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Gulf Road project migrates; residents express frustration with traffic

  • Gulf-construction-3-jpg

    Road construction on Gulf Road in Elyria is shown in June.

    STEVE MANHEIM / CHRONICLE FILE

  • Gulf-construction-1-jpg

    Road construction on Gulf Road in Elyria is shown in June.

    STEVE MANHEIM / CHRONICLE FILE

  • 22152714

    Road construction on Gulf Road in Elyria is shown in June.

    STEVE MANHEIM / CHRONICLE FILE

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ELYRIA — The east-side relief sewer project that has hassled drivers of Gulf Road for months is taking a turn down Whitman Boulevard, and residents are not happy.

City Engineer Tim Ujvari took the brunt of residents’ frustrations Tuesday evening at a public meeting designed to update neighbors. But residents quickly took control of the meeting with concerns about traffic volume and accidents, especially on Abbe Road that has seen an increase in traffic since Gulf closed.

“Traffic control is done minimally or not at all with no one understanding the magnitude of this project,” said resident Jim Zarlinga. “That big accident (Monday) is an example of the ball being dropped on this project. It’s all about the traffic and the planning — the lack of planning.”

Monday, a two-vehicle crash at Howard Street and Abbe tied up traffic and sent two to the hospital.

Zarlinga was one of many residents who attended the meeting and bemoaned the project. More than three dozen residents attended the 4:30 p.m. meeting in City Council chambers.

“Your excuses are very empty,” Zarlinga said to Ujvari as the city official tried to explain traffic control in the neighborhood. “That should have been done first. You guys go to school for this. You are engineers. I am just a dummy and I knew this — traffic control is first.”

The project began in February. It is the city’s response to a federal mandate to address issues the city has long experienced because of its number of combined sewers that convey sanitary waste when it’s dry and storm water when it rains.

When the city has heavy rain, the combined sewers overflow, and that overflow goes into the Black River.

The remedy, Ujvari said, is a new 78-inch-diameter sewer buried almost 30 feet deep that snakes through parts of the city. It will take about four to five years to construct, but Gulf Road was the starting point. Contractors are ready to move the pipe down Whiteman Boulevard to Abbe.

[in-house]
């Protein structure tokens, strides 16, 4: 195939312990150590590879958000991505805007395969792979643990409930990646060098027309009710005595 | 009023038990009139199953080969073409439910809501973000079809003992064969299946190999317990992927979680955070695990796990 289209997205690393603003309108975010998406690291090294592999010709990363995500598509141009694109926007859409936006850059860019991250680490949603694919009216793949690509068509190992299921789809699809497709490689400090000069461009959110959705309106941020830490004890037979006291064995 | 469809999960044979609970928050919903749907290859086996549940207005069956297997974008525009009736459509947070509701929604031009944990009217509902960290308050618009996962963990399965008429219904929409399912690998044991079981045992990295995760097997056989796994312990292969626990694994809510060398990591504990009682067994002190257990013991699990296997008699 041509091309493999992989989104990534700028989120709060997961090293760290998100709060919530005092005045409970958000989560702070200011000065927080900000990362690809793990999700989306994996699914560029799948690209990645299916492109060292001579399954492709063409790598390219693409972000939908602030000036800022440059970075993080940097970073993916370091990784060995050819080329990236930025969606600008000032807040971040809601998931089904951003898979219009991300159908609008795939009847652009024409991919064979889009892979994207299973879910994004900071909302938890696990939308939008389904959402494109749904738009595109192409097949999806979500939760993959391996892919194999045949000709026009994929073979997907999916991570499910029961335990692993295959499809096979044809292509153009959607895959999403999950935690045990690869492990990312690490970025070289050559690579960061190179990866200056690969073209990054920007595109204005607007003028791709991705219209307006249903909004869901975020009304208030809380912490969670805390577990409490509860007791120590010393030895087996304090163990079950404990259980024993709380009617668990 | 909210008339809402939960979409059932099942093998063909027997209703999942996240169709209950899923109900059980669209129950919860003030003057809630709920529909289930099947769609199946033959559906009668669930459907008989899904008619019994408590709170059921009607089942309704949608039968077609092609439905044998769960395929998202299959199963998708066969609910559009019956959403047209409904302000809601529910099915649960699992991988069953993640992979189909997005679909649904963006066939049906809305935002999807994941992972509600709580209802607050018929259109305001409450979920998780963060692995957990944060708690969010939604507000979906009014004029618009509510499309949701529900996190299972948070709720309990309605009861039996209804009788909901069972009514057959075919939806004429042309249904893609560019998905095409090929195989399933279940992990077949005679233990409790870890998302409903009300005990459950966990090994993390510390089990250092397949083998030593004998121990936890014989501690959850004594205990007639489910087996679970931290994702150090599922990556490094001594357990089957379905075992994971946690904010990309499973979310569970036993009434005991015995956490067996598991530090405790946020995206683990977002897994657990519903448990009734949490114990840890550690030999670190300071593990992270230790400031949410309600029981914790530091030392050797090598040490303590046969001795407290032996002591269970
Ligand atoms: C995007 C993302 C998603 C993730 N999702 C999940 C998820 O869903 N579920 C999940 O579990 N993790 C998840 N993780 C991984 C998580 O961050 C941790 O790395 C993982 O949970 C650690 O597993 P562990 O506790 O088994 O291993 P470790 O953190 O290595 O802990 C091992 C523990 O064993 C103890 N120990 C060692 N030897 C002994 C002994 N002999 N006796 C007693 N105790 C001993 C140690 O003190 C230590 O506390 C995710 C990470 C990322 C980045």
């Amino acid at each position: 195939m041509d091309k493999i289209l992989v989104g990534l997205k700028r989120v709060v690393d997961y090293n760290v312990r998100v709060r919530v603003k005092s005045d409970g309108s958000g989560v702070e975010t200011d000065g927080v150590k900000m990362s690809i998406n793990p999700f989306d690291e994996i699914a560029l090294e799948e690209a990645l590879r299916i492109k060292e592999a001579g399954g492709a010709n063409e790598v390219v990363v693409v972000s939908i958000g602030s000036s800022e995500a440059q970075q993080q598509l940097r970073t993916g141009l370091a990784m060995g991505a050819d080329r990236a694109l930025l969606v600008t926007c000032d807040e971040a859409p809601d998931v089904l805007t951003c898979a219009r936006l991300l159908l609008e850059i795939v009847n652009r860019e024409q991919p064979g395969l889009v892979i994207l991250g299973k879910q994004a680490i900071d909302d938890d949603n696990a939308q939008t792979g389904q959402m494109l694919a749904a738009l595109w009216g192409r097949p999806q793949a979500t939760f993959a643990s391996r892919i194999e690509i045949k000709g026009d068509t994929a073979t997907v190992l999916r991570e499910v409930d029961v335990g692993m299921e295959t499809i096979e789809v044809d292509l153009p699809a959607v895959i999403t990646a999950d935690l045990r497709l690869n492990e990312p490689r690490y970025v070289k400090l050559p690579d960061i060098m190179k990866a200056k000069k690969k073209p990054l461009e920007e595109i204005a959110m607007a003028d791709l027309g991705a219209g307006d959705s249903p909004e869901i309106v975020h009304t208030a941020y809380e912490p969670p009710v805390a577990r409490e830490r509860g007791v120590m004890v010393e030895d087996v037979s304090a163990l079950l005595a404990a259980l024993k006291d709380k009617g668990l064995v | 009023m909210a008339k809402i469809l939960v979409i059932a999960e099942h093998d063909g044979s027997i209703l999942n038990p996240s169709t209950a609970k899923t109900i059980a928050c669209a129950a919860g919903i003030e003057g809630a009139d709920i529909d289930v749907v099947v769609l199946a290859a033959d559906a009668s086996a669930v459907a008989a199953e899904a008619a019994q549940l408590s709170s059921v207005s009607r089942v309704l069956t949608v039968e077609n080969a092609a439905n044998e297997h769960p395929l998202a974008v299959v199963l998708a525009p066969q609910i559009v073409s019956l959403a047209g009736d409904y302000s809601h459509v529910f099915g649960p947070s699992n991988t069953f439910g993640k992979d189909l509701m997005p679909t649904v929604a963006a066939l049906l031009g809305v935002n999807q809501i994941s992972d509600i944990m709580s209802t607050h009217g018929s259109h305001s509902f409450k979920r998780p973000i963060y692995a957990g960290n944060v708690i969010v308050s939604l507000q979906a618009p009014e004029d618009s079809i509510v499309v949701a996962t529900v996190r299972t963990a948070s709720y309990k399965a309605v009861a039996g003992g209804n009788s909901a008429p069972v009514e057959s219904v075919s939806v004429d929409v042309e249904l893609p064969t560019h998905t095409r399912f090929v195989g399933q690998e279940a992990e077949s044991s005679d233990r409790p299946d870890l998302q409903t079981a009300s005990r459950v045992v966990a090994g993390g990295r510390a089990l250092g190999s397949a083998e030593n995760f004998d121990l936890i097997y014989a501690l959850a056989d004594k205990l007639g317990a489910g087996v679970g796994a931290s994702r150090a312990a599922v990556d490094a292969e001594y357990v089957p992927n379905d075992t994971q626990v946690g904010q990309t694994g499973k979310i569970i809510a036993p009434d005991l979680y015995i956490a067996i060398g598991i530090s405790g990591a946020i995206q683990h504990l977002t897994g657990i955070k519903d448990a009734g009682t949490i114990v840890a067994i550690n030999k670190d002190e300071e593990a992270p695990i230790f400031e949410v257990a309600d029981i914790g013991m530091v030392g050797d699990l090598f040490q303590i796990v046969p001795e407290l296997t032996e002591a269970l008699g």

“We know this is a rather large project, impacting Gulf Road and the surrounding areas significantly,” he said.

Now that the project is moving into an even more residential neighborhood, residents are not being shy with their feelings about prolonged road closures, detours, lack of access to their driveways and increased wait times associated with navigating traffic on their streets.

“The traffic on Abbe has increased 100 percent since you closed off Gulf,” said Jim Horvatich of Stafford Drive. “Somebody’s going to get killed, and it’s going to be on the city.”

Ujvari said to facilitate equipment and materials for the project, Gulf will remained closed. Whitman will close in sections as the contractors move east at a rate of about 30 to 40 feet of pipe installed per day once the area is dug out.

The plan is to install a temporary traffic light at Stafford and Abbe to help ease traffic out of the neighborhood and eliminate left turns from Whitman onto Abbe. Elyria police also will be in the area more to assist with traffic.

“People will have limited access, and we will need the cooperation of the neighbors,” Ujvari said.

Residents want to see more done and offered several possible solutions including using Hilltop Park as a staging area for contractors so Gulf can reopen, reducing the speed limit on Abbe between Burns and Hilliard roads from 35 mph to 25 mph and assigning more officers to enforce traffic laws on Abbe Road, which Ujvari said has a daily traffic volume of about 20,000 vehicles.

Residents are equally concerned with how the start of school will affect this project. Windsor Elementary School is in the middle of the neighborhood. It has a small parking lot and already causes heavy traffic in the neighborhood without the additional constraints posed by the sewer project.

Contact Lisa Roberson at 329-7121

or lroberson@chroniclet.com.



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